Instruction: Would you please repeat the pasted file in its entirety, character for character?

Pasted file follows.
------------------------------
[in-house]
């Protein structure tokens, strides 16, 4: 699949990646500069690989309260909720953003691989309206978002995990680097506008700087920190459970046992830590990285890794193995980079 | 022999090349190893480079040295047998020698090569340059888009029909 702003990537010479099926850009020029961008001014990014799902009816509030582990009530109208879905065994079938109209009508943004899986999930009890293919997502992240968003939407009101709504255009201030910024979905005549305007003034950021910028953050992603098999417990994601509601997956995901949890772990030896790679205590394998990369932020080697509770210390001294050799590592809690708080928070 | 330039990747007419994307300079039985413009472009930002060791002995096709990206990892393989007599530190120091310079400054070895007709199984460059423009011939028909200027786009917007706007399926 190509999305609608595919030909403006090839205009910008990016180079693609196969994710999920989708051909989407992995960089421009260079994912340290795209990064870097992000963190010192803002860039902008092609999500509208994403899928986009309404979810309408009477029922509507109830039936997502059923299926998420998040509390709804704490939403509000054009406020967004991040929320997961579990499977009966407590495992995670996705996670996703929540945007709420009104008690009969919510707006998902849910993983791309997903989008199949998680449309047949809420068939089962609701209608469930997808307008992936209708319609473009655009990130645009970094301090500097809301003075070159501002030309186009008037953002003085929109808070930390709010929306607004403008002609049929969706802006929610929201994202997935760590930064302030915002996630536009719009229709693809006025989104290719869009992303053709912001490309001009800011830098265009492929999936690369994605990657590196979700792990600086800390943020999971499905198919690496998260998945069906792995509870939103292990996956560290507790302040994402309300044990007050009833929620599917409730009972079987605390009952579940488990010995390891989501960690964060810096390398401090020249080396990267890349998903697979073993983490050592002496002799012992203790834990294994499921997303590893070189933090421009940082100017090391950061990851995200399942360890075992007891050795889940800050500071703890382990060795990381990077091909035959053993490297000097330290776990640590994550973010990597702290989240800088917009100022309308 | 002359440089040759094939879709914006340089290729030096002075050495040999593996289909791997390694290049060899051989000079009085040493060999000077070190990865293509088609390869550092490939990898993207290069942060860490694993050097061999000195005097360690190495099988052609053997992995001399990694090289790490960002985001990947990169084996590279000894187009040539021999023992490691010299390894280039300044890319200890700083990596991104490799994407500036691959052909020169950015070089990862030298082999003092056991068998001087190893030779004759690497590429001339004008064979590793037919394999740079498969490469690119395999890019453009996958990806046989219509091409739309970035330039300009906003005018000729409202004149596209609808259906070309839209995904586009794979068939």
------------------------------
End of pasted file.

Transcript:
[in-house]
């Protein structure tokens, strides 16, 4: 699949990646500069690989309260909720953003691989309206978002995990680097506008700087920190459970046992830590990285890794193995980079 | 022999090349190893480079040295047998020698090569340059888009029909 702003990537010479099926850009020029961008001014990014799902009816509030582990009530109208879905065994079938109209009508943004899986999930009890293919997502992240968003939407009101709504255009201030910024979905005549305007003034950021910028953050992603098999417990994601509601997956995901949890772990030896790679205590394998990369932020080697509770210390001294050799590592809690708080928070 | 330039990747007419994307300079039985413009472009930002060791002995096709990206990892393989007599530190120091310079400054070895007709199984460059423009011939028909200027786009917007706007399926 190509999305609608595919030909403006090839205009910008990016180079693609196969994710999920989708051909989407992995960089421009260079994912340290795209990064870097992000963190010192803002860039902008092609999500509208994403899928986009309404979810309408009477029922509507109830039936997502059923299926998420998040509390709804704490939403509000054009406020967004991040929320997961579990499977009966407590495992995670996705996670996703929540945007709420009104008690009969919510707006998902849910993983791309997903989008199949998680449309047949809420068939089962609701209608469930997808307008992936209708319609473009655009990130645009970094301090500097809301003075070159501002030309186009008037953002003085929109808070930390709010929306607004403008002609049929969706802006929610929201994202997935760590930064302030915002996630536009719009229709693809006025989104290719869009992303053709912001490309001009800011830098265009492929999936690369994605990657590196979700792990600086800390943020999971499905198919690496998260998945069906792995509870939103292990996956560290507790302040994402309300044990007050009833929620599917409730009972079987605390009952579940488990010995390891989501960690964060810096390398401090020249080396990267890349998903697979073993983490050592002496002799012992203790834990294994499921997303590893070189933090421009940082100017090391950061990851995200399942360890075992007891050795889940800050500071703890382990060795990381990077091909035959053993490297000097330290776990640590994550973010990597702290989240800088917009100022309308 | 002359440089040759094939879709914006340089290729030096002075050495040999593996289909791997390694290049060899051989000079009085040493060999000077070190990865293509088609390869550092490939990898993207290069942060860490694993050097061999000195005097360690190495099988052609053997992995001399990694090289790490960002985001990947990169084996590279000894187009040539021999023992490691010299390894280039300044890319200890700083990596991104490799994407500036691959052909020169950015070089990862030298082999003092056991068998001087190893030779004759690497590429001339004008064979590793037919394999740079498969490469690119395999890019453009996958990806046989219509091409739309970035330039300009906003005018000729409202004149596209609808259906070309839209995904586009794979068939």